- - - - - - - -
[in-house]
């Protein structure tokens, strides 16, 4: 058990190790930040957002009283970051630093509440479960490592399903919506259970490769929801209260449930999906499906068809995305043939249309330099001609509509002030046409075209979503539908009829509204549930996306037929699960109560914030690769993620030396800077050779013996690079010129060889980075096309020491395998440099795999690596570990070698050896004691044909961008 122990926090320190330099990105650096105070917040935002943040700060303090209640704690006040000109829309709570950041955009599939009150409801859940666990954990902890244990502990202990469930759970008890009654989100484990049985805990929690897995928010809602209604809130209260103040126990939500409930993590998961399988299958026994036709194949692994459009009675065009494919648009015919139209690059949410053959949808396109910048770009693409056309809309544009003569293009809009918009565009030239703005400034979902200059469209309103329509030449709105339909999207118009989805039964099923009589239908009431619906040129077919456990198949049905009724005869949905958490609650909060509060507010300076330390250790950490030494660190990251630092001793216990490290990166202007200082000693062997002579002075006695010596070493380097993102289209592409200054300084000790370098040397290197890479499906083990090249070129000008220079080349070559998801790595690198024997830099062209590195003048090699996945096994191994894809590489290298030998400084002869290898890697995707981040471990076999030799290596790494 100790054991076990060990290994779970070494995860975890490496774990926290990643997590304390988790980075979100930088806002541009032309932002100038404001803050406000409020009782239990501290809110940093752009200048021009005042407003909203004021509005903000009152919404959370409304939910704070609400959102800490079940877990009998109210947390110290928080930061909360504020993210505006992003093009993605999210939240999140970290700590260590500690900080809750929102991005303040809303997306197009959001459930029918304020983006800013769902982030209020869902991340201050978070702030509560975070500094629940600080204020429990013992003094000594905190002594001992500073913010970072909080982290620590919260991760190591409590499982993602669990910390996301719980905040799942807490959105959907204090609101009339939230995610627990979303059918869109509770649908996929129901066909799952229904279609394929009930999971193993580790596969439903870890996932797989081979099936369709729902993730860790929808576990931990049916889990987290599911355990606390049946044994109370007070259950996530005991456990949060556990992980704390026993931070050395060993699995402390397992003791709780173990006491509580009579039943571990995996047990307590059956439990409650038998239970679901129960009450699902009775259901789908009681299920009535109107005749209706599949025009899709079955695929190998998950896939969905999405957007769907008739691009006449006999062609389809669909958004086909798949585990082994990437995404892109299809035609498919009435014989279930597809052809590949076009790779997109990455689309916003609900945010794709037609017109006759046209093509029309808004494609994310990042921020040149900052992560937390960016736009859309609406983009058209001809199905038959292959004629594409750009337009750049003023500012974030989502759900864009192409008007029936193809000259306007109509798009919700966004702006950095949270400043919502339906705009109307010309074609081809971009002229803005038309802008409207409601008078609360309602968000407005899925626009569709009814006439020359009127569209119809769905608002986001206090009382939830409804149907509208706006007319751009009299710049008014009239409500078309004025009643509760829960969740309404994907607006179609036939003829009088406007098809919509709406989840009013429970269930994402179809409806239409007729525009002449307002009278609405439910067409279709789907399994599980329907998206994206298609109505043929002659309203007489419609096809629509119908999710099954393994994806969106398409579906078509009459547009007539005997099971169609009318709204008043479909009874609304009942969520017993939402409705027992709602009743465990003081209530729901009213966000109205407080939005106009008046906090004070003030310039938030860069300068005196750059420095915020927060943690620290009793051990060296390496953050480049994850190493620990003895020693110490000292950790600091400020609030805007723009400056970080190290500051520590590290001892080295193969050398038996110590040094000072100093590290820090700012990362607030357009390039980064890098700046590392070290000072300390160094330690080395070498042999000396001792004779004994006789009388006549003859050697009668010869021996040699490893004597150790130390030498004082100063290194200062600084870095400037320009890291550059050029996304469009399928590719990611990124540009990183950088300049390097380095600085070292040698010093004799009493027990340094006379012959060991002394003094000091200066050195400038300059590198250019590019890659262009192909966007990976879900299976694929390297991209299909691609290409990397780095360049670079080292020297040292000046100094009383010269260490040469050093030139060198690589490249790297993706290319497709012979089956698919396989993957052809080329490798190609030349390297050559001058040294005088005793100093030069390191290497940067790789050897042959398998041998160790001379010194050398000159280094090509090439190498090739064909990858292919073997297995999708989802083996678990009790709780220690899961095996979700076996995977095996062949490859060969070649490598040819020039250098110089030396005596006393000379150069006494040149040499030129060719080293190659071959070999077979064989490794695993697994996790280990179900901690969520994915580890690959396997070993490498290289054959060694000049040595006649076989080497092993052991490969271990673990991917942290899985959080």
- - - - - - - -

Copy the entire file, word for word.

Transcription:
[in-house]
């Protein structure tokens, strides 16, 4: 058990190790930040957002009283970051630093509440479960490592399903919506259970490769929801209260449930999906499906068809995305043939249309330099001609509509002030046409075209979503539908009829509204549930996306037929699960109560914030690769993620030396800077050779013996690079010129060889980075096309020491395998440099795999690596570990070698050896004691044909961008 122990926090320190330099990105650096105070917040935002943040700060303090209640704690006040000109829309709570950041955009599939009150409801859940666990954990902890244990502990202990469930759970008890009654989100484990049985805990929690897995928010809602209604809130209260103040126990939500409930993590998961399988299958026994036709194949692994459009009675065009494919648009015919139209690059949410053959949808396109910048770009693409056309809309544009003569293009809009918009565009030239703005400034979902200059469209309103329509030449709105339909999207118009989805039964099923009589239908009431619906040129077919456990198949049905009724005869949905958490609650909060509060507010300076330390250790950490030494660190990251630092001793216990490290990166202007200082000693062997002579002075006695010596070493380097993102289209592409200054300084000790370098040397290197890479499906083990090249070129000008220079080349070559998801790595690198024997830099062209590195003048090699996945096994191994894809590489290298030998400084002869290898890697995707981040471990076999030799290596790494 100790054991076990060990290994779970070494995860975890490496774990926290990643997590304390988790980075979100930088806002541009032309932002100038404001803050406000409020009782239990501290809110940093752009200048021009005042407003909203004021509005903000009152919404959370409304939910704070609400959102800490079940877990009998109210947390110290928080930061909360504020993210505006992003093009993605999210939240999140970290700590260590500690900080809750929102991005303040809303997306197009959001459930029918304020983006800013769902982030209020869902991340201050978070702030509560975070500094629940600080204020429990013992003094000594905190002594001992500073913010970072909080982290620590919260991760190591409590499982993602669990910390996301719980905040799942807490959105959907204090609101009339939230995610627990979303059918869109509770649908996929129901066909799952229904279609394929009930999971193993580790596969439903870890996932797989081979099936369709729902993730860790929808576990931990049916889990987290599911355990606390049946044994109370007070259950996530005991456990949060556990992980704390026993931070050395060993699995402390397992003791709780173990006491509580009579039943571990995996047990307590059956439990409650038998239970679901129960009450699902009775259901789908009681299920009535109107005749209706599949025009899709079955695929190998998950896939969905999405957007769907008739691009006449006999062609389809669909958004086909798949585990082994990437995404892109299809035609498919009435014989279930597809052809590949076009790779997109990455689309916003609900945010794709037609017109006759046209093509029309808004494609994310990042921020040149900052992560937390960016736009859309609406983009058209001809199905038959292959004629594409750009337009750049003023500012974030989502759900864009192409008007029936193809000259306007109509798009919700966004702006950095949270400043919502339906705009109307010309074609081809971009002229803005038309802008409207409601008078609360309602968000407005899925626009569709009814006439020359009127569209119809769905608002986001206090009382939830409804149907509208706006007319751009009299710049008014009239409500078309004025009643509760829960969740309404994907607006179609036939003829009088406007098809919509709406989840009013429970269930994402179809409806239409007729525009002449307002009278609405439910067409279709789907399994599980329907998206994206298609109505043929002659309203007489419609096809629509119908999710099954393994994806969106398409579906078509009459547009007539005997099971169609009318709204008043479909009874609304009942969520017993939402409705027992709602009743465990003081209530729901009213966000109205407080939005106009008046906090004070003030310039938030860069300068005196750059420095915020927060943690620290009793051990060296390496953050480049994850190493620990003895020693110490000292950790600091400020609030805007723009400056970080190290500051520590590290001892080295193969050398038996110590040094000072100093590290820090700012990362607030357009390039980064890098700046590392070290000072300390160094330690080395070498042999000396001792004779004994006789009388006549003859050697009668010869021996040699490893004597150790130390030498004082100063290194200062600084870095400037320009890291550059050029996304469009399928590719990611990124540009990183950088300049390097380095600085070292040698010093004799009493027990340094006379012959060991002394003094000091200066050195400038300059590198250019590019890659262009192909966007990976879900299976694929390297991209299909691609290409990397780095360049670079080292020297040292000046100094009383010269260490040469050093030139060198690589490249790297993706290319497709012979089956698919396989993957052809080329490798190609030349390297050559001058040294005088005793100093030069390191290497940067790789050897042959398998041998160790001379010194050398000159280094090509090439190498090739064909990858292919073997297995999708989802083996678990009790709780220690899961095996979700076996995977095996062949490859060969070649490598040819020039250098110089030396005596006393000379150069006494040149040499030129060719080293190659071959070999077979064989490794695993697994996790280990179900901690969520994915580890690959396997070993490498290289054959060694000049040595006649076989080497092993052991490969271990673990991917942290899985959080």